One striking feature, however, of all these studies is that they are based on relatively little information on the validity of causes of death data, information that is vital for both epidemiological and demographic studies. Investigators had to base their estimation of data quality on indirect observations, such as the stability of cancer death rates during the crisis. Cancer cannot be affected by such short-term changes in circumstances: the absence of fluctuation in cancer validates the large fluctuations in all other causes.

The culture of secrecy that prevailed in the former Soviet Union prevented criticism. Admission of failure was not considered possible or was at best tantamount to political suicide. It was therefore difficult to admit that even in the best Soviet system something could be found wanting. Studies of the reliability of vital statistics were rare. The Russian and French team found four studies of reliability of causes of death.5 They concluded that although the proportion of error was often high, especially in rural areas, these were mostly confined inside a large diagnostic category. Therefore by using a whole ICD chapter one avoids the risk of recording bias.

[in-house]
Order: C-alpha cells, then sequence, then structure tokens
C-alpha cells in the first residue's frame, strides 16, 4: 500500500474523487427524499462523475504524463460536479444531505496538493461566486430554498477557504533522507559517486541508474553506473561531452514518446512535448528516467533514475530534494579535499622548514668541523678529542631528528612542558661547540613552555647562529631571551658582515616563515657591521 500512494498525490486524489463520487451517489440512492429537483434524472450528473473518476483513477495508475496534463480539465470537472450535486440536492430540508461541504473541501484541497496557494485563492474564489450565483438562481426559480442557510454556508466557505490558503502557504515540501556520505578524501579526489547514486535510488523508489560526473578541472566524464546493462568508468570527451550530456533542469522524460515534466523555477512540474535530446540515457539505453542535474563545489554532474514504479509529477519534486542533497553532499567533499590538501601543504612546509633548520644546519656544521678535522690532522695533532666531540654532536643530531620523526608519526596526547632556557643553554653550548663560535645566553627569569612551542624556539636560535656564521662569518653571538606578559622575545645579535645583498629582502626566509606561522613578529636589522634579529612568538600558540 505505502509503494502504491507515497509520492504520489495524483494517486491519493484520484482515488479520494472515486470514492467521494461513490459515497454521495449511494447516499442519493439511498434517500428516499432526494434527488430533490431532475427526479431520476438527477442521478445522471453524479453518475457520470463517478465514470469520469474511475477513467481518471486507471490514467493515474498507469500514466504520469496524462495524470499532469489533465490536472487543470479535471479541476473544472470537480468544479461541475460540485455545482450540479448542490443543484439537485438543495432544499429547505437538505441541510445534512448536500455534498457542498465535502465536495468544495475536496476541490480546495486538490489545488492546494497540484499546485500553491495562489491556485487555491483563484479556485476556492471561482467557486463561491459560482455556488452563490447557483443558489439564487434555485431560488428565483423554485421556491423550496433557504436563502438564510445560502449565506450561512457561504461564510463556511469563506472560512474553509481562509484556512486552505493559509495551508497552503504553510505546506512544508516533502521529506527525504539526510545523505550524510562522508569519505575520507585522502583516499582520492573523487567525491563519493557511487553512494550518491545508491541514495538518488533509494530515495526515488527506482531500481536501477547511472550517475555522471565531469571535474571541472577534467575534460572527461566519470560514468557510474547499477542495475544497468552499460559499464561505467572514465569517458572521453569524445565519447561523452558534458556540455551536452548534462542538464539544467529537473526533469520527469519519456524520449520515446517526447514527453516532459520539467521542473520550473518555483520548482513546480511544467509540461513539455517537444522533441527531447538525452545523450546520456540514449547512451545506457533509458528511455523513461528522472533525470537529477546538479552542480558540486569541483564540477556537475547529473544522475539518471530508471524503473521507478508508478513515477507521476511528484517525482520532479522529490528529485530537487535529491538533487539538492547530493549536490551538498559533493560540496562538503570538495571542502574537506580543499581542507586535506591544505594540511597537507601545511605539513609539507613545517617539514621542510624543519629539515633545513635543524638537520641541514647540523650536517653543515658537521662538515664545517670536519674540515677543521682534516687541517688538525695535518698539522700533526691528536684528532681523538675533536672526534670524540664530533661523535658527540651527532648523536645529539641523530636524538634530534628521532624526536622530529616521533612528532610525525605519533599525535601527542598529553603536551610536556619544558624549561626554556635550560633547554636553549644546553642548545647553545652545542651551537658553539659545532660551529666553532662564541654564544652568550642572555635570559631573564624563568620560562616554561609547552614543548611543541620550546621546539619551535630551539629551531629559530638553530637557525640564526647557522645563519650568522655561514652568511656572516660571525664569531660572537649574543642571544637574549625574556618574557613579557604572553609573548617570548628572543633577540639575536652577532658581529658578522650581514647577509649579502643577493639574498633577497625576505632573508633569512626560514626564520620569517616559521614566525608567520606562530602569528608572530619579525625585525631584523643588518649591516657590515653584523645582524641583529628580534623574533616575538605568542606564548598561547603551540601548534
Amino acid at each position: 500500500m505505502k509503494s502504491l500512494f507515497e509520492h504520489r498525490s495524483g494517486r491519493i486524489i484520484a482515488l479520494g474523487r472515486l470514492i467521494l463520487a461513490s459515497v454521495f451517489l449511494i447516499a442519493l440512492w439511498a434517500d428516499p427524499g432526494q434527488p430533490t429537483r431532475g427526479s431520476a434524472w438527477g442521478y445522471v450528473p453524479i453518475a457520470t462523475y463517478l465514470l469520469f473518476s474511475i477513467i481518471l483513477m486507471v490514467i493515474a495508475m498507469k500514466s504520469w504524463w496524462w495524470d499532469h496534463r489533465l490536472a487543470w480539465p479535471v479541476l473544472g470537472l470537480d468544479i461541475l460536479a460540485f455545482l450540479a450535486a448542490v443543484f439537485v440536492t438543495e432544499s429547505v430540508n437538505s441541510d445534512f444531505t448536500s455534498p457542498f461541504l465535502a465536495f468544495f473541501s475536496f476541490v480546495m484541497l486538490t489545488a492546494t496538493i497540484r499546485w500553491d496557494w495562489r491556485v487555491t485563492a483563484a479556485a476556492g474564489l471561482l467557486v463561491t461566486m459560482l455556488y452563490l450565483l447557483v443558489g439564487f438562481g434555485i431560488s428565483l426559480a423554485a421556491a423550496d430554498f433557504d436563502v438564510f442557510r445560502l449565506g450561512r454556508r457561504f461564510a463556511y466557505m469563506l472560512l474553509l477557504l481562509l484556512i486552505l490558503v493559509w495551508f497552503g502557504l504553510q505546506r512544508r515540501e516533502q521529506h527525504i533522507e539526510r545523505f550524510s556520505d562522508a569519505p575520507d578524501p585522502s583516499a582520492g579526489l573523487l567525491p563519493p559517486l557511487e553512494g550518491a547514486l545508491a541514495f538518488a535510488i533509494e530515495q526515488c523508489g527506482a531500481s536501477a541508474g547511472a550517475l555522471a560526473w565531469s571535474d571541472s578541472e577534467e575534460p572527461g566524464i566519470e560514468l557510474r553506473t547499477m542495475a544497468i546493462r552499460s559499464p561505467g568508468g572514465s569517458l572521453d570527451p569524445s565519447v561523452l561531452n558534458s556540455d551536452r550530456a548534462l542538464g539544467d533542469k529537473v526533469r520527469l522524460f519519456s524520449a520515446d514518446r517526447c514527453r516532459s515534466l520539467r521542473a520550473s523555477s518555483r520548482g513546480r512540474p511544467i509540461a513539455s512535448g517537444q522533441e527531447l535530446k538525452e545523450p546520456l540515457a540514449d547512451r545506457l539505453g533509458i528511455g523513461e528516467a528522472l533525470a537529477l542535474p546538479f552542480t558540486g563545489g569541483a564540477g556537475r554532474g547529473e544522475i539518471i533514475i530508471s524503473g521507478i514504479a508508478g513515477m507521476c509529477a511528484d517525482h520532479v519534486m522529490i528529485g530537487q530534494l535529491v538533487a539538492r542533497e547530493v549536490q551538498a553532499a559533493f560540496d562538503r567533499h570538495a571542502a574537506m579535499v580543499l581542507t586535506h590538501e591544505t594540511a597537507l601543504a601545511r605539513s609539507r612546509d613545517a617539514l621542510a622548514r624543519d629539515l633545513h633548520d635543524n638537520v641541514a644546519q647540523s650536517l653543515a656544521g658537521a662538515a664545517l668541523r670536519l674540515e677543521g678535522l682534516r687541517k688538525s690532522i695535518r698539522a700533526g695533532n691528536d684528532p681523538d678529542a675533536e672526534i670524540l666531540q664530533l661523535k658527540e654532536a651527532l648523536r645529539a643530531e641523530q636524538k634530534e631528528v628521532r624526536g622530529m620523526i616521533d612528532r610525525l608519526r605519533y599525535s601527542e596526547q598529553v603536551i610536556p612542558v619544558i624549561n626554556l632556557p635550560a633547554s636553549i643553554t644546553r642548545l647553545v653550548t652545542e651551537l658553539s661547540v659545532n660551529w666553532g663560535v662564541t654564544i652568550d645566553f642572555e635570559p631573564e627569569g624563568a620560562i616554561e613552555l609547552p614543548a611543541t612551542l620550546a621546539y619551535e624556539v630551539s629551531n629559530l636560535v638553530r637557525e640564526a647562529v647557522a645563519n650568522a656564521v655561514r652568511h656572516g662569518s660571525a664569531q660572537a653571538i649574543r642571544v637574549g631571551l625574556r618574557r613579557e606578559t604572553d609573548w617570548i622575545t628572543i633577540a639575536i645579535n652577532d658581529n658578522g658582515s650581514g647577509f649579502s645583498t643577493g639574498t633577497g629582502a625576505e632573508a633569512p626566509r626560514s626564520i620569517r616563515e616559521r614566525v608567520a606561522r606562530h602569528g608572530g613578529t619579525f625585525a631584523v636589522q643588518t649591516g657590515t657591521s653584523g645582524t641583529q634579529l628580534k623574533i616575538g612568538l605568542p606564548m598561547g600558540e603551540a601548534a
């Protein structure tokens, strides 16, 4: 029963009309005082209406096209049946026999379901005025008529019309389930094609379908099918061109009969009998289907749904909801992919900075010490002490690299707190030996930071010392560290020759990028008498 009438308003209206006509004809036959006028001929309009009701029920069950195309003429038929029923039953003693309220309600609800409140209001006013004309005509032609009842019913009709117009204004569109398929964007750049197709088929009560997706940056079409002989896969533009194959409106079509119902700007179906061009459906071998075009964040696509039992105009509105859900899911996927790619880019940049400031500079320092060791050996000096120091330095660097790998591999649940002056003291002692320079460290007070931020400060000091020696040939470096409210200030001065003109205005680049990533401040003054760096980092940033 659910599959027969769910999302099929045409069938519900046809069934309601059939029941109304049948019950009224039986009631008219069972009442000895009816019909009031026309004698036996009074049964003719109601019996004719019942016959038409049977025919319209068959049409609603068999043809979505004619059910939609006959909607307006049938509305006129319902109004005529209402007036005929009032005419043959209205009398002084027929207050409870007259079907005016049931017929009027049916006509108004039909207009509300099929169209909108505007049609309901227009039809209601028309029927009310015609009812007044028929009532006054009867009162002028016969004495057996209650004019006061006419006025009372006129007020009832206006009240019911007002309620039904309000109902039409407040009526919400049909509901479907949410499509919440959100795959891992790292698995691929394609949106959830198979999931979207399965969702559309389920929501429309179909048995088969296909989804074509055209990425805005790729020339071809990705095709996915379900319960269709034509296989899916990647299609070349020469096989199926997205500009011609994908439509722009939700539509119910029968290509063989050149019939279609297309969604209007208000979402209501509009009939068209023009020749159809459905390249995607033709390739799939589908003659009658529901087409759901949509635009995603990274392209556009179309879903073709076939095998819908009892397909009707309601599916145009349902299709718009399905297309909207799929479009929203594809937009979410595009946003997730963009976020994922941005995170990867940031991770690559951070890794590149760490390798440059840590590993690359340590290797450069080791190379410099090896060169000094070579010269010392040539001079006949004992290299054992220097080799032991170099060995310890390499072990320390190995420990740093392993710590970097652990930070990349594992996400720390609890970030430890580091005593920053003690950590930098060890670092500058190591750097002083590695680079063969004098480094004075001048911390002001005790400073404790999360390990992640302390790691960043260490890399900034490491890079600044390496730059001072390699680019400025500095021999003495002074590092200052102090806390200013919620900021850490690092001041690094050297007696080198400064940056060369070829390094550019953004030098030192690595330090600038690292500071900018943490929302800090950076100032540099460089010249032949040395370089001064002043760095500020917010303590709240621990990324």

We recently conducted a literature review in Russian and Ukrainian languages of studies of death certificate reliability and identified 10 papers published between 1963 and 1991—that is, during the Soviet period.6-15 Without going into too much detail, the first striking feature of all 10 studies is the poor quality of the reporting and the lack of clarity. Only five studies actually give the total number of cases reviewed, and although most of them present their results using percentages, sometimes only absolute figures are given. Criteria used to ascertain data quality vary, but half of the studies use necropsy reports as a gold standard to measure validity despite the fact that the earliest study already demonstrated a high proportion of errors in necropsy protocol, indicating either unwillingness or difficulty in accessing even Soviet literature.